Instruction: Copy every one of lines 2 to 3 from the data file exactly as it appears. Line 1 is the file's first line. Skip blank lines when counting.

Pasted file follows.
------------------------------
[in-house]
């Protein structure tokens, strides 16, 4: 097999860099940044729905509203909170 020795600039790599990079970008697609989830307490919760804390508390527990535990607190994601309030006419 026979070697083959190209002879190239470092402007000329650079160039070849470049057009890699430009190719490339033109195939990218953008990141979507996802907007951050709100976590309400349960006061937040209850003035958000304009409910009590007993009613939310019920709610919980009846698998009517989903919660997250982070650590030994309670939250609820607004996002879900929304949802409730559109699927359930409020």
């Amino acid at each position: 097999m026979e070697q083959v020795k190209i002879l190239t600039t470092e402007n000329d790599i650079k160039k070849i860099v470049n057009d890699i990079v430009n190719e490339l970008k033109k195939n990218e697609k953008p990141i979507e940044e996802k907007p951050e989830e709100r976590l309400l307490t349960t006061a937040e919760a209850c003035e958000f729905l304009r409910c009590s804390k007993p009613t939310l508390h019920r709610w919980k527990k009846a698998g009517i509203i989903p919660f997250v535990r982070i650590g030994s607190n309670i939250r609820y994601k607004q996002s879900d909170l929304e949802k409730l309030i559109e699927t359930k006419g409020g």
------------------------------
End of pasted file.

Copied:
């Protein structure tokens, strides 16, 4: 097999860099940044729905509203909170 020795600039790599990079970008697609989830307490919760804390508390527990535990607190994601309030006419 026979070697083959190209002879190239470092402007000329650079160039070849470049057009890699430009190719490339033109195939990218953008990141979507996802907007951050709100976590309400349960006061937040209850003035958000304009409910009590007993009613939310019920709610919980009846698998009517989903919660997250982070650590030994309670939250609820607004996002879900929304949802409730559109699927359930409020």
């Amino acid at each position: 097999m026979e070697q083959v020795k190209i002879l190239t600039t470092e402007n000329d790599i650079k160039k070849i860099v470049n057009d890699i990079v430009n190719e490339l970008k033109k195939n990218e697609k953008p990141i979507e940044e996802k907007p951050e989830e709100r976590l309400l307490t349960t006061a937040e919760a209850c003035e958000f729905l304009r409910c009590s804390k007993p009613t939310l508390h019920r709610w919980k527990k009846a698998g009517i509203i989903p919660f997250v535990r982070i650590g030994s607190n309670i939250r609820y994601k607004q996002s879900d909170l929304e949802k409730l309030i559109e699927t359930k006419g409020g």